The digital wallet license will also allow “users to store value on their app and spend digitally at merchants instead of just cashing in that money all the time,” he says.

The company, which is part of the Hub71 ecosystem in Abu Dhabi, plans to expand to other countries including Iraq, Syria, Jordan and Egypt as part of its future growth plans .

It has already signed an agreement with a partner in Iraq to replicate the same model of cardless ATM withdrawals for remittances, Naim said.

Purpl has so far raised $2 million in funding from international investors, venture capital funds and family offices and plans to do another funding round in late 2023 to expand its operations in the region.

Being part of the Hub71 ecosystem in Abu Dhabi will help the company secure more funding and partner with remittance companies, Naim adds.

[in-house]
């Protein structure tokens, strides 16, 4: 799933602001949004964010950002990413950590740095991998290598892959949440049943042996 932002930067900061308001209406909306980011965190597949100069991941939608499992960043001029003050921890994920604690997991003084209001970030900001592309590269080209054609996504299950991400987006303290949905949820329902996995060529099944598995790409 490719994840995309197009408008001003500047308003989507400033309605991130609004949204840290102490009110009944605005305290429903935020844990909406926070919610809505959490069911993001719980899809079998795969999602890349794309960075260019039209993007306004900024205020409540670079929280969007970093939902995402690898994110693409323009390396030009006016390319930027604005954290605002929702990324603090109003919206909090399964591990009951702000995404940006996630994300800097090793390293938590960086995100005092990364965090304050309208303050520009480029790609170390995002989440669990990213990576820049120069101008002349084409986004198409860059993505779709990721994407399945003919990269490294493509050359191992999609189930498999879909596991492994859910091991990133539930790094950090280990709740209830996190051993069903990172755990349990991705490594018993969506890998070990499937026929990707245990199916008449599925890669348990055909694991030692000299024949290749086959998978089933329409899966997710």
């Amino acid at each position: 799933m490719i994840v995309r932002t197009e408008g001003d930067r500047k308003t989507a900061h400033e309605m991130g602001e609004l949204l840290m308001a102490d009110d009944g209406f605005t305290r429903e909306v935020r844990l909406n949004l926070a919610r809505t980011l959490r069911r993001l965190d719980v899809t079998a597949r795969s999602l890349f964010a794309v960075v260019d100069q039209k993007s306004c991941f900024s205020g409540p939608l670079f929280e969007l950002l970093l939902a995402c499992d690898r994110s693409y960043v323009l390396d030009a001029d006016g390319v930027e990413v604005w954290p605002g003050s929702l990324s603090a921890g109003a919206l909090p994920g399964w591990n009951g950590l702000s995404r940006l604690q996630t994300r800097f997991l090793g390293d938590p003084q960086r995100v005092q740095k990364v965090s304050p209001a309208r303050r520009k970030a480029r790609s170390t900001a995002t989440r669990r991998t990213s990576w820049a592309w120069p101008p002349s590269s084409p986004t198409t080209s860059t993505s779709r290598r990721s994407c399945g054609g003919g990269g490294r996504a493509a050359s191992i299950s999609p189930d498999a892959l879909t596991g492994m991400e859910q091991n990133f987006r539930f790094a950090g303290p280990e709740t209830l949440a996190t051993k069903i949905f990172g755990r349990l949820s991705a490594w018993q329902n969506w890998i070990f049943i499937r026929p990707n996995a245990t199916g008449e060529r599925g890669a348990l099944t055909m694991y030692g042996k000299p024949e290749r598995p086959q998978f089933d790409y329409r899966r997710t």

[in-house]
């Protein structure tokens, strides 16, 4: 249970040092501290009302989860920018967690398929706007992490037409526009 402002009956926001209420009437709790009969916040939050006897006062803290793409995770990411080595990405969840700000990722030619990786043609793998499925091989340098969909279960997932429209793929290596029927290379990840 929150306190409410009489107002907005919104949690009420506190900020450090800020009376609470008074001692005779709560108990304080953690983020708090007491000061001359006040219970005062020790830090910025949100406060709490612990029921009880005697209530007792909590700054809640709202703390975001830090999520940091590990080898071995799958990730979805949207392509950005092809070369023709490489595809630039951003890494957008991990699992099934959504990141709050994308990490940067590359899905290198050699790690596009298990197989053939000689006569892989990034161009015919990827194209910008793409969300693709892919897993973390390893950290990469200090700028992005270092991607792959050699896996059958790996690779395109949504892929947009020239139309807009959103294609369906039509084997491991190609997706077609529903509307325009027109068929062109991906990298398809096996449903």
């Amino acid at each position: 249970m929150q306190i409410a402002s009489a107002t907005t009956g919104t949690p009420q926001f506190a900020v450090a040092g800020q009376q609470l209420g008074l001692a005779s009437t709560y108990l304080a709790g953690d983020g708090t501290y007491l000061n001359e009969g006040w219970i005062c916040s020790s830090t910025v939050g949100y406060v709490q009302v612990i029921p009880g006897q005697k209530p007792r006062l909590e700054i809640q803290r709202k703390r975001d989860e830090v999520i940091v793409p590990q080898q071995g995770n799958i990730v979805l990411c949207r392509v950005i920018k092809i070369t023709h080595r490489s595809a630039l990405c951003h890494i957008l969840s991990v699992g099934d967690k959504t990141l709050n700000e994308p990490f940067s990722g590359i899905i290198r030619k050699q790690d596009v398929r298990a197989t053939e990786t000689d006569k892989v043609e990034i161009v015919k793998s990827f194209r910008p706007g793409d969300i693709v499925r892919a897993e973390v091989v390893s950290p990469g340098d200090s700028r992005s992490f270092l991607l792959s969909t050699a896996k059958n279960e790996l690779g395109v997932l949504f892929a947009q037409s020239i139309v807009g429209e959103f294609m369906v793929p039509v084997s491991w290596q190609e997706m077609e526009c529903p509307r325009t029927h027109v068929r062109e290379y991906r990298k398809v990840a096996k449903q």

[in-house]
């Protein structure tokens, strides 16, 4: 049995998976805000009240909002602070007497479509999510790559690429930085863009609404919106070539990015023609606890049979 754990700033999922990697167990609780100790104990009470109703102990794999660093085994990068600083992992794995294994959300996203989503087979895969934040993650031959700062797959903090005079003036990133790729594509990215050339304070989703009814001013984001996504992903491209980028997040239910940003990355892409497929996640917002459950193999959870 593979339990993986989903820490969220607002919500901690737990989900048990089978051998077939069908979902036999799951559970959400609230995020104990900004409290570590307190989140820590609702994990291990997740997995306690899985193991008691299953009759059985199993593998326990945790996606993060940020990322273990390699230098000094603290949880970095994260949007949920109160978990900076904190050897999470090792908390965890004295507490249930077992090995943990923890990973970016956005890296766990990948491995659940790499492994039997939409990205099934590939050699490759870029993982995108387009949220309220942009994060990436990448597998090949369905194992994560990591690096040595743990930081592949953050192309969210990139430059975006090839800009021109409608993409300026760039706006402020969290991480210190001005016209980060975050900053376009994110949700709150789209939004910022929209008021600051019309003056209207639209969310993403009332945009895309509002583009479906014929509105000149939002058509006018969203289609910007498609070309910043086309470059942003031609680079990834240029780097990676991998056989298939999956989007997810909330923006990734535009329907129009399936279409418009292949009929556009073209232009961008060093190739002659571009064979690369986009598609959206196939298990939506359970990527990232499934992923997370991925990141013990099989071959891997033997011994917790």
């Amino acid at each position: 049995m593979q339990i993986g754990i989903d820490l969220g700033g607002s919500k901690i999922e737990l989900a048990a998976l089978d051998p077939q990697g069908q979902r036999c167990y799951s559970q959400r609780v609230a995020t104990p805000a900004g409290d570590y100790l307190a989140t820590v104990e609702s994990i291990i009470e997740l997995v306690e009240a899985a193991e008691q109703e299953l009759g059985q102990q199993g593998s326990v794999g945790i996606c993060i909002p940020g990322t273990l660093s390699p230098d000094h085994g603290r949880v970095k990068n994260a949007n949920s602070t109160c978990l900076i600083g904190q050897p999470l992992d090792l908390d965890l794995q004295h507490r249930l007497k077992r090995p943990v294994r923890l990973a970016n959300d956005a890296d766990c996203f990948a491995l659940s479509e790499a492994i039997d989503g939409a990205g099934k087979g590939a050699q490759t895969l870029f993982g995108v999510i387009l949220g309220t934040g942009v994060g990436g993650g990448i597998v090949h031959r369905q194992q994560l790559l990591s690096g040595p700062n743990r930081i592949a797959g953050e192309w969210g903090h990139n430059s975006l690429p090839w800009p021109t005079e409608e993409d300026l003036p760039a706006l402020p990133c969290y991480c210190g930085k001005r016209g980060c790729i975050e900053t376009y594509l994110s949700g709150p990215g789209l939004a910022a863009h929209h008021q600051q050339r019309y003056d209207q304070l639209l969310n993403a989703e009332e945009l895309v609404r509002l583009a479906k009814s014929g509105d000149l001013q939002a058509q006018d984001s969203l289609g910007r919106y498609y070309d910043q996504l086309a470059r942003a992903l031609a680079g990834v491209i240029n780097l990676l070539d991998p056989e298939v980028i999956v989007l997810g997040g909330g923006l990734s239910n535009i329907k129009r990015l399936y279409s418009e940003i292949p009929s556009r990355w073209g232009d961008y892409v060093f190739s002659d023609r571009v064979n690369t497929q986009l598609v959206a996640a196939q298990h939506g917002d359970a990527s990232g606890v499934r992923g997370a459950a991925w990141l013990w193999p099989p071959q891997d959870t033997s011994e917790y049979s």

“Today, for example, we are in talks with a few money transfer companies in the UAE, thanks to the help of Hub71.”

Company profile

Last name: Purple

Co-founders: Karl Naim, Wissam Ghorra, Jean-Marie Khoueir

Based: Hub71 in Abu Dhabi and Beirut

Started: 2021

Number of employees: 12

Sector: FinTech

Funding: $2 million

Q&A with Karl Naim, co-founder and managing director of Purpl

What successful start-up would you have liked to start?

For me, startup success is a measure of disruption, empowerment, and community building. In 2014, I launched my first FoodTech start-up, called ChefXchange, a marketplace for private chefs. I was then inspired by Deliveroo. A second start-up I would have liked to start would be Revolut, which reinvented banking in Europe.

What is your vision for the business?

We launched Purpl to offer a new alternative to a banking sector that has collapsed in Lebanon and lost the trust of the Lebanese people. Our vision is to connect, empower and enable financial access for everyone in Lebanon and eventually the Mena region.

What new skills did you acquire during the process of launching your start-up?